Law aimed at clipping CJP’s wings ‘sustained as being constitutional’: SC rules in majority verdict

Published October 11, 2023
A Supreme Court full court hears pleas against the Supreme Court (Practice & Procedure) Act, 2023 on Oct 11. — DawnNewsTV
A Supreme Court full court hears pleas against the Supreme Court (Practice & Procedure) Act, 2023 on Oct 11. — DawnNewsTV
Chief Justice of Pakistan Qazi Faez Isa head a full court bench during an SC hearing on pleas against Supreme Court (Practice & Procedure) Act, 2023 on Oct 11. — DawnNewsTV
Chief Justice of Pakistan Qazi Faez Isa head a full court bench during an SC hearing on pleas against Supreme Court (Practice & Procedure) Act, 2023 on Oct 11. — DawnNewsTV

The Supreme Court, in a full court session on Wednesday, ruled that the SC (Practice & Procedure) Act, 2023 — which requires a committee of senior judges to form benches for constitutional matters and suo motu notices — was “sustained as being constitutional” and rejected petitions against the law in a majority verdict.


Key takeaways from today’s verdict:

  • SC upholds practice and procedure law with a 10-5 majority
  • Part of the act that talks about future appeals accepted with a 9-6 majority
  • Part of the act that talks about appeals for past cases rejected with an 8-7 majority

Reading the reserved verdict, Chief Justice of Pakistan (CJP) Qazi Faez Isa said that “a majority of 10-5 (Justice Ijazul Ahsan, Justice Munib Akhtar, Justice Mazahar Ali Akbar Naqvi, Justice Ayesha A. Malik and Justice Shahid Waheed dissenting), the SC Practice and Procedure Act 2023 is sustained as being in accordance with the Constitution of the Islamic Republic of Pakistan and to this extent, the petitions are dismissed”.

“By majority of 9-6 (Justice Ahsan, Justice Akhtar, Justice Afridi, Justice Naqvi, Justice Ayesha and Justice Waheed dissenting) sub-section 1 of Section 5 of the Act (granting a right of appeal prospectively) is declared to be in accordance with the Constitution and to this extent, the petitions are dismissed,” he ruled.

Sub-section 1 of Section 5 of the Act says: “An appeal shall lie within thirty days from an order of a bench of the Supreme Court who exercised jurisdiction under clause (3) of Article 184 of the Constitution to a larger bench of the Supreme Court and such appeal shall, for hearing, be fixed within a period not exceeding fourteen days”.

“By a majority of 8-7 (CJP Isa, Justice Sardar Tariq Masood, Justice Syed Mansoor Ali Shah, Justice Amin-ud-Din Khan, Justice Jamal Khan Mandokhail, Justice Athar Minallah and Justice Musarrat Hilali dissenting) sub-section (2) of Section 5 of the Act (granting a right of appeal retrospectively) is declared to be ultra vires the Constitution and to this extent the petitions are allowed,” the verdict added.

Sub-section (2) of Section 5 of the practice and procedure law says: “The right of appeal under sub-section (1) shall also be available to an aggrieved person against whom an order has been made under clause (3) of Article 184 of the Constitution, prior to the commencement of this Act.”

The SC (Practice & Procedure) Act, 2023, which was passed by Parliament in April, states that a three-member bench, comprising the CJP and the two senior-most judges of the apex court, will decide whether or not to take up a matter suo motu. Previously, this was solely the prerogative of the CJP. Additionally, it adds to the review jurisdiction of the Supreme Court, giving the right to file an appeal within 30 days of the judgement in suo motu cases.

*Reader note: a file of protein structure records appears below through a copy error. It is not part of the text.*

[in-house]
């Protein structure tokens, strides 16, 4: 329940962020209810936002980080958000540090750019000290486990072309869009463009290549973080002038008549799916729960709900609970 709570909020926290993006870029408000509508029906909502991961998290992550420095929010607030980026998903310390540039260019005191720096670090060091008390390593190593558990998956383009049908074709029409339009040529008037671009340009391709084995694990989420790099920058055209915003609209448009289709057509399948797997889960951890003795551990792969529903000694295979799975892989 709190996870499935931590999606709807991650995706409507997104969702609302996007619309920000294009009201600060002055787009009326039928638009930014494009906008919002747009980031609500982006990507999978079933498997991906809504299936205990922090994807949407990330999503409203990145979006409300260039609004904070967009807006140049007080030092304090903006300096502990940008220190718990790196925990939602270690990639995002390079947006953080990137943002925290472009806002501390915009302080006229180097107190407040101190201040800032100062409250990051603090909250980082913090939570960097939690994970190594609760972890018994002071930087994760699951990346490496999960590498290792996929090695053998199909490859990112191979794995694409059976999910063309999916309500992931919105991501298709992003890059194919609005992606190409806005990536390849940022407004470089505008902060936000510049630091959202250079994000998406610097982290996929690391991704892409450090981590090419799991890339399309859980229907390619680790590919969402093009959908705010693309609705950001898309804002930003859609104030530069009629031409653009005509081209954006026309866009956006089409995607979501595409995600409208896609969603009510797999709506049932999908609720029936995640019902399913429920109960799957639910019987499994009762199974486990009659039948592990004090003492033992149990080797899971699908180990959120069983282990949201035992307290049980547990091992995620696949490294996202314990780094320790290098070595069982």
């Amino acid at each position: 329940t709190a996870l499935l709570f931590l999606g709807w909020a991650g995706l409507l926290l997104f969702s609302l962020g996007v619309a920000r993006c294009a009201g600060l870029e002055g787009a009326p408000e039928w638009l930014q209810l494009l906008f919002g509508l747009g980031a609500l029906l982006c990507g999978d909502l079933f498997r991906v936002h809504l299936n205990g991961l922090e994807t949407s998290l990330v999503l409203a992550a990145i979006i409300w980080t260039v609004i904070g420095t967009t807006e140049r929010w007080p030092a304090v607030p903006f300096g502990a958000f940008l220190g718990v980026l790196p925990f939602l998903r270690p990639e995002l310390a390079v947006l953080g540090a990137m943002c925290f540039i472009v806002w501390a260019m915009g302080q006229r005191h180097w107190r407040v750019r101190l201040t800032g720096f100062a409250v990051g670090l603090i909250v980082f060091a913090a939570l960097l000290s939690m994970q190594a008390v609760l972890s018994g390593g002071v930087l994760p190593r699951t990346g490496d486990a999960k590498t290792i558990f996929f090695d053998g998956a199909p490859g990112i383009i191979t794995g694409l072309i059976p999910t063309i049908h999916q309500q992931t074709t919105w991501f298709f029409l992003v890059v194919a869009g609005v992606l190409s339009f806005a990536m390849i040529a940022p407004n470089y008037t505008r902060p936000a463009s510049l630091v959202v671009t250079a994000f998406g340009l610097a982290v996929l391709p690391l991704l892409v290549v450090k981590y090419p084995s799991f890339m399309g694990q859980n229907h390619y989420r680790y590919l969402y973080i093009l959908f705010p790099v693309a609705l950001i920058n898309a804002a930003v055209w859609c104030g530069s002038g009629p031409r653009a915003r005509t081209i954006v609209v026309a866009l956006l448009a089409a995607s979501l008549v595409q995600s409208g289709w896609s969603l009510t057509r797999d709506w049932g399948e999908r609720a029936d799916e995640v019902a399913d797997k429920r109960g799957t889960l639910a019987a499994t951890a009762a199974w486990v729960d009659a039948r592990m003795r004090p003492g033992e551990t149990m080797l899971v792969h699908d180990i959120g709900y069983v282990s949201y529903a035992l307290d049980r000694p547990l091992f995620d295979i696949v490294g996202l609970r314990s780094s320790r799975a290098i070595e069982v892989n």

The law was seen by the petitioners as an attempt by the government to curtail the chief justice’s powers.

In April, the Supreme Court, then led by former chief justice Umar Ata Bandial, barred the government from implementing the law until the petitions challenging it were decided. The decision was taken by an eight-member bench consisting ex-CJP Bandial, Justice Ahsan, Justice Akhtar, Justice Sayyed Naqvi, Justice Mohammad Ali Mazhar, Justice Ayesha, Justice Syed Hasan Azhar Rizvi and Justice Waheed.

A day after he was sworn in, on September 19, incumbent CJP Qazi Faez Isa resumed hearing the petitions with a full court and ordered live-streaming of the entire proceedings.

Today’s judgment comes after five proceedings were conducted on the matter. At the previous hearing, an exchange between judges and counsel hinted at the disquiet among judges over the court’s workings.

The hearing

At the outset of the hearing today, Attorney General for Pakistan (AGP) Mansoor Usman Awan presented his submissions. He said his arguments would be based on the government’s written response submitted in court.

“You are saying you not repeat the arguments but will highlight them,” the CJP said here, to which Awan stated that he would talk about the independence of the judiciary and Article 191 of the Constitution.

Article 191 (Rules of procedure) states: “Subject to the Constitution and law, the Supreme Court may make rules regulating the practice and procedure of the Court.”

The AGP added that three questions were raised during the proceedings on the matter in discussion and he would respond to them. He said Article 191 did not take away the Parliament’s right to legislate.

“Parliament has given the judiciary its independence but has also not limited its right to legislate,” Awan said.

Here, Justice Akhtar recalled that before 1973, changes to SC rules were conditional to the permission of the governor general or president.

For his part, the AGP said there were no restrictions on the Parliament amending rules under Article 191.

“Are you saying that there are no restrictions on the Parliament amending rules formulated by the SC?” Justice Ahsan asked. “So are there no restrictions on SC amending laws created by the Parliament?”

Awan replied that the Parliament was the institution that created laws. He further stated that if the number of pending cases in the apex court crossed 70,000 a need may arise to create another law.

Meanwhile, Justice Naqvi asked if the AGP had brought the record of the number of parliamentarians who had debated on the practice and procedure law. “It is present on the website,” Awan replied.